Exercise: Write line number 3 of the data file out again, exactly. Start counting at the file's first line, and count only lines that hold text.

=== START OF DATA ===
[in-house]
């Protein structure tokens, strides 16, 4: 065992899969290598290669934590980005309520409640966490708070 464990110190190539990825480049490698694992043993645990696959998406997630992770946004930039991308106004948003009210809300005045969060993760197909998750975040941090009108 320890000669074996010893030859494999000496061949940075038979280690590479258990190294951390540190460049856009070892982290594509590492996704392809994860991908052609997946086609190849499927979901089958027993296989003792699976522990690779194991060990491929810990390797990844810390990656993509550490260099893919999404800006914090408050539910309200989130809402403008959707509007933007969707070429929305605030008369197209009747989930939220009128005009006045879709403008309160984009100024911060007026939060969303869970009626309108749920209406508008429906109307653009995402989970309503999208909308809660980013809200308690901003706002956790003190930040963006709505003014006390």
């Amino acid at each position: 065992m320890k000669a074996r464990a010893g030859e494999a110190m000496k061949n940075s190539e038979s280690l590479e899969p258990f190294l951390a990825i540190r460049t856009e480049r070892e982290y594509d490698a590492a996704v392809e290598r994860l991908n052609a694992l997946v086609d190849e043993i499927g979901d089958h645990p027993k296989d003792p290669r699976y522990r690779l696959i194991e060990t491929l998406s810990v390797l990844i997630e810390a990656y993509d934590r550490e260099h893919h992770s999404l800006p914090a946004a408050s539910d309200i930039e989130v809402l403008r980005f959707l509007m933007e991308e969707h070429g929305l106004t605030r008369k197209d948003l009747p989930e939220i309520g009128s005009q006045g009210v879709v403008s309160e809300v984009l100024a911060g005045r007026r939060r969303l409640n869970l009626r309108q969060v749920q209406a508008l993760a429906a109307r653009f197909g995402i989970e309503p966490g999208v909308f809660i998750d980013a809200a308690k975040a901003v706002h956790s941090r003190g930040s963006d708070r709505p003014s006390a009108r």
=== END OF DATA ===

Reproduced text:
């Amino acid at each position: 065992m320890k000669a074996r464990a010893g030859e494999a110190m000496k061949n940075s190539e038979s280690l590479e899969p258990f190294l951390a990825i540190r460049t856009e480049r070892e982290y594509d490698a590492a996704v392809e290598r994860l991908n052609a694992l997946v086609d190849e043993i499927g979901d089958h645990p027993k296989d003792p290669r699976y522990r690779l696959i194991e060990t491929l998406s810990v390797l990844i997630e810390a990656y993509d934590r550490e260099h893919h992770s999404l800006p914090a946004a408050s539910d309200i930039e989130v809402l403008r980005f959707l509007m933007e991308e969707h070429g929305l106004t605030r008369k197209d948003l009747p989930e939220i309520g009128s005009q006045g009210v879709v403008s309160e809300v984009l100024a911060g005045r007026r939060r969303l409640n869970l009626r309108q969060v749920q209406a508008l993760a429906a109307r653009f197909g995402i989970e309503p966490g999208v909308f809660i998750d980013a809200a308690k975040a901003v706002h956790s941090r003190g930040s963006d708070r709505p003014s006390a009108r």